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The Newbies Arena Are you new to knife making? Here is all the help you will need.

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  #1  
Old 10-09-2001, 11:27 AM
Kevin Miller
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Grinding Belts


What belts should a beginner start out with?

What are the different grits used for?

What grit belt should you profile your blade with? I started with a 36 grit and noticed that little particles from the belt were starting to fly off the belt. Also, do you use the platen or the contact wheel?
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  #2  
Old 10-09-2001, 12:32 PM
Don Cowles
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Because I make mostly smaller knives, I no longer use 36 grit belts. The scratches they make are just too deep to make for reasonable cleanup for me. I profile with 60 grit on the contact wheel, and yes the pieces of grit do fly.

When I get to grits above 120, I switch from heavy-backed (X-weight?) to "J" weight flexible belts. I grind through 400 grit before heat treat. The more scratches you can get out at this point, the easier it is after HT. Some guys even mirror polish before HT.

If you don't have it, I'd strongly recommend that you get the book "How to Make Knives" by Barney & Loveless. It discusses belt selection and the reasoning behind it in great detail.
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  #3  
Old 10-09-2001, 01:02 PM
Bob Warner
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When you profile a knife, you are grinding against a sharp edge. The sharp edge ripps the grit off of the belt and wears them down quickly. Many makers use worn (but still good) belts for this task. I profile on the contact wheel but either the contact wheel or the platten will work.

As for your question on; "What are the different grits for?"

Grit is the term used to identify the courseness of the belt or sandpaper. The higher the number the smaller (finer) the grit. A small number like 36 means the particles are large and remove a lot of metal at once. A grit like 220 is finer and removes less metal and a 600 removes less still. Each grit will leave scratches on your steel, so you use progressively finer grits to eliminate the previous grit scratches. As you progress through the belt sequence that Don Cowels already outlined, you will have a really smooth surface at Heat Treat time. After heat treat you keep the progression going until you reach the desired effect on the steel. Many knife makers go to 1000 or even 1500 grit on their knives.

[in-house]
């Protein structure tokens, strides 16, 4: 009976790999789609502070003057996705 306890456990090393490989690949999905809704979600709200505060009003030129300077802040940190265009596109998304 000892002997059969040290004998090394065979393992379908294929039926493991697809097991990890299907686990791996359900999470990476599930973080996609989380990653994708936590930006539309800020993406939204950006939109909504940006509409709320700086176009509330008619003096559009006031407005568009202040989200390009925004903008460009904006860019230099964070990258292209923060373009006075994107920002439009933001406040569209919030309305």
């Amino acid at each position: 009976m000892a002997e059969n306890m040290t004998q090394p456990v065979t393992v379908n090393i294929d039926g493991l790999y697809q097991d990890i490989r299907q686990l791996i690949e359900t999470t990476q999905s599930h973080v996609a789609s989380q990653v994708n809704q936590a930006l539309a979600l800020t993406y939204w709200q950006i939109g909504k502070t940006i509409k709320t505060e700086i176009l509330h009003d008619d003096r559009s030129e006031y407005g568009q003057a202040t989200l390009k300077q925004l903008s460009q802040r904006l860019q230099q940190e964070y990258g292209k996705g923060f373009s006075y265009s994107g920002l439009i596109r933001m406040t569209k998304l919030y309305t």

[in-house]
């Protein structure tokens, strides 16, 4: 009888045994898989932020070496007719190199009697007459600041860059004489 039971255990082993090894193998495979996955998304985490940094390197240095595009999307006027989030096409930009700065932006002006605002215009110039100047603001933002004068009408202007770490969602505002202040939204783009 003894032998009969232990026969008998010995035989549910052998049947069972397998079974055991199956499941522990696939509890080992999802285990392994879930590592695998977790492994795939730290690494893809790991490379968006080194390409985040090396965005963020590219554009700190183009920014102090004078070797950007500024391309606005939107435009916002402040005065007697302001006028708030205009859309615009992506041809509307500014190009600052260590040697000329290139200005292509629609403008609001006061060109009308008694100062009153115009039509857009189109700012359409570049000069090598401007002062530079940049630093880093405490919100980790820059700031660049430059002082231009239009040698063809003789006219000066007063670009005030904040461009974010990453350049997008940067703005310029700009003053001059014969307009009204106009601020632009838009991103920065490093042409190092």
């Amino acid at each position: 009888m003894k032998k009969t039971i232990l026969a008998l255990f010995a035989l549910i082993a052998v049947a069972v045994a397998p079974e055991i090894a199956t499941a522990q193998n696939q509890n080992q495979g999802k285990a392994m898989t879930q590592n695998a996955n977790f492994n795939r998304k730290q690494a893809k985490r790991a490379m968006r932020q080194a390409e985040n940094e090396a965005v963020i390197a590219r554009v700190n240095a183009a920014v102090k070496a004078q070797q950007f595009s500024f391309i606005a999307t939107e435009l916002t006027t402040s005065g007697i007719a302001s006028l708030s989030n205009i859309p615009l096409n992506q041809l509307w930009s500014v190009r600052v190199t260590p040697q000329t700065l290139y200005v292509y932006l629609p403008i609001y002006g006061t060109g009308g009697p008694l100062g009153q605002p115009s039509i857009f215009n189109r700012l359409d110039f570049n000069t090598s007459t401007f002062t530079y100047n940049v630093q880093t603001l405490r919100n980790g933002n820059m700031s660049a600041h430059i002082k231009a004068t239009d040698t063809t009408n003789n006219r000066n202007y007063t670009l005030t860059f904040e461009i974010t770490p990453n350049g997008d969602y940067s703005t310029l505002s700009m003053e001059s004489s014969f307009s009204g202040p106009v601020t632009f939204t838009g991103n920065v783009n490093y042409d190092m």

Hope this, in conjunction with Don's reply clears it up for you. If not, just ask for more info and we will help.
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  #4  
Old 10-09-2001, 01:48 PM
Kinger
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The grit of a sandpaper refers to how many particles are on each square inch. So as you move to lower grits bigger particles are needed to fill that square inch of space; and these larger particles, in turn, cut away more metal with each pass. Hope this helps.

Jusin
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  #5  
Old 10-10-2001, 07:43 AM
Kevin Miller
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Thanks for the info.


Don - I have the book you mention. I will go back and read the section you suggest. I don't recall any mention of the use of 36 grit belts, the author used 60 grit to profile the knife.

I take it that profiling means to grind out the outline of the knife as opposed to the bevels. I have an 8 inch contact wheel and I find that after profiling, there is a slight angle to the edge and is not exactly 90 degrees (square). That is why I was wondering if the platen was used.

What I meant by my original question "What belts should a beginner start out with?" was this - If I was to order, say a dozen belts or so, which ones should I order to start with. Do you use more 60 grits than say 400 grits?
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  #6  
Old 10-10-2001, 08:05 AM
Don Cowles
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Re: Thanks for the info.


The angle you describe on the profile of your blades is a function of the placement of the support table with respect to the center of your contact wheel. Raising or lowering the table will change this angle.

If I were buying a dozen belts, I'd get the following grits:

(2) 60
(2) 120
(2) 220
(4) 400
(1) 60 micron
(1) Trizact 45

The top four would be used for pre-heat treat grinding, and the 400 grit also for post heat treat cleanup. The 60 micron for grinding the rough final edge, and the Trizact 45 for the final finished edge.

I'll add that the 36 grit belts probably aren't mentioned in the book because they are a fairly recent development. They do remove a lot of material, but that's not always a good thing. I stick with 60, or even 80 grit for my first rough hollow grinds.
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